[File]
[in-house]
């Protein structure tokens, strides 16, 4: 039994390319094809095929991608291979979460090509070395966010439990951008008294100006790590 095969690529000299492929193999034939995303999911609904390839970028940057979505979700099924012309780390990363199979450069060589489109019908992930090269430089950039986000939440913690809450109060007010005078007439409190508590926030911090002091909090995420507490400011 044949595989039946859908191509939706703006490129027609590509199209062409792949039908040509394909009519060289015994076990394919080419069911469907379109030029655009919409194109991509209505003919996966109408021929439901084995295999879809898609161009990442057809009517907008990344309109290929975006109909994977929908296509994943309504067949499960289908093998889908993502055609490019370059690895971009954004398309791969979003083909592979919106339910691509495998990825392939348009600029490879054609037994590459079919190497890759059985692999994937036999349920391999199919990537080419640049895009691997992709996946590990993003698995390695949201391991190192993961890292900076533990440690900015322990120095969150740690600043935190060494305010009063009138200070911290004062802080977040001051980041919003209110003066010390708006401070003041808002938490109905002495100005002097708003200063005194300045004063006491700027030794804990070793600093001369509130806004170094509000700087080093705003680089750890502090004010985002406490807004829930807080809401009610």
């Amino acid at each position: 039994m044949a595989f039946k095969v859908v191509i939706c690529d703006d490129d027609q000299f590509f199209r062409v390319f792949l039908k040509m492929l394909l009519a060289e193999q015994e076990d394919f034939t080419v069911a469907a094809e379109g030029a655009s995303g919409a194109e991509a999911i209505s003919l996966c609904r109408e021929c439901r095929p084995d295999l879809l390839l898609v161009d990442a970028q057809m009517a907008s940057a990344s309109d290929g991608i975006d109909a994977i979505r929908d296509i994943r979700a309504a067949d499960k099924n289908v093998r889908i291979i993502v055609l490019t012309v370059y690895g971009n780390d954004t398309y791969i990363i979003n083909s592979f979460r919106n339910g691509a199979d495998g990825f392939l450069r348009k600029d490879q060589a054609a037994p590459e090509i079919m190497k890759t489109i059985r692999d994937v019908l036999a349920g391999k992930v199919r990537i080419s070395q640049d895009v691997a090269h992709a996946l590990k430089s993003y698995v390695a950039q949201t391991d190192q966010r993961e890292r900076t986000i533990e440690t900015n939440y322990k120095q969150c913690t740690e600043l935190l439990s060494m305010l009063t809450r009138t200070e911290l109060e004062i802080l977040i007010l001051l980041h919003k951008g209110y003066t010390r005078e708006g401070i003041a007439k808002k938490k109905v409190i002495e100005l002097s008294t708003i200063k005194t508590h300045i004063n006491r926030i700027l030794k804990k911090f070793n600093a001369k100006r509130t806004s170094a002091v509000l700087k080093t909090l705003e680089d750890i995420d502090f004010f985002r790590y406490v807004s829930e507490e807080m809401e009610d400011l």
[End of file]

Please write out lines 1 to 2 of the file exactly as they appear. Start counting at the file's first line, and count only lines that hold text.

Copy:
[in-house]
């Protein structure tokens, strides 16, 4: 039994390319094809095929991608291979979460090509070395966010439990951008008294100006790590 095969690529000299492929193999034939995303999911609904390839970028940057979505979700099924012309780390990363199979450069060589489109019908992930090269430089950039986000939440913690809450109060007010005078007439409190508590926030911090002091909090995420507490400011 044949595989039946859908191509939706703006490129027609590509199209062409792949039908040509394909009519060289015994076990394919080419069911469907379109030029655009919409194109991509209505003919996966109408021929439901084995295999879809898609161009990442057809009517907008990344309109290929975006109909994977929908296509994943309504067949499960289908093998889908993502055609490019370059690895971009954004398309791969979003083909592979919106339910691509495998990825392939348009600029490879054609037994590459079919190497890759059985692999994937036999349920391999199919990537080419640049895009691997992709996946590990993003698995390695949201391991190192993961890292900076533990440690900015322990120095969150740690600043935190060494305010009063009138200070911290004062802080977040001051980041919003209110003066010390708006401070003041808002938490109905002495100005002097708003200063005194300045004063006491700027030794804990070793600093001369509130806004170094509000700087080093705003680089750890502090004010985002406490807004829930807080809401009610």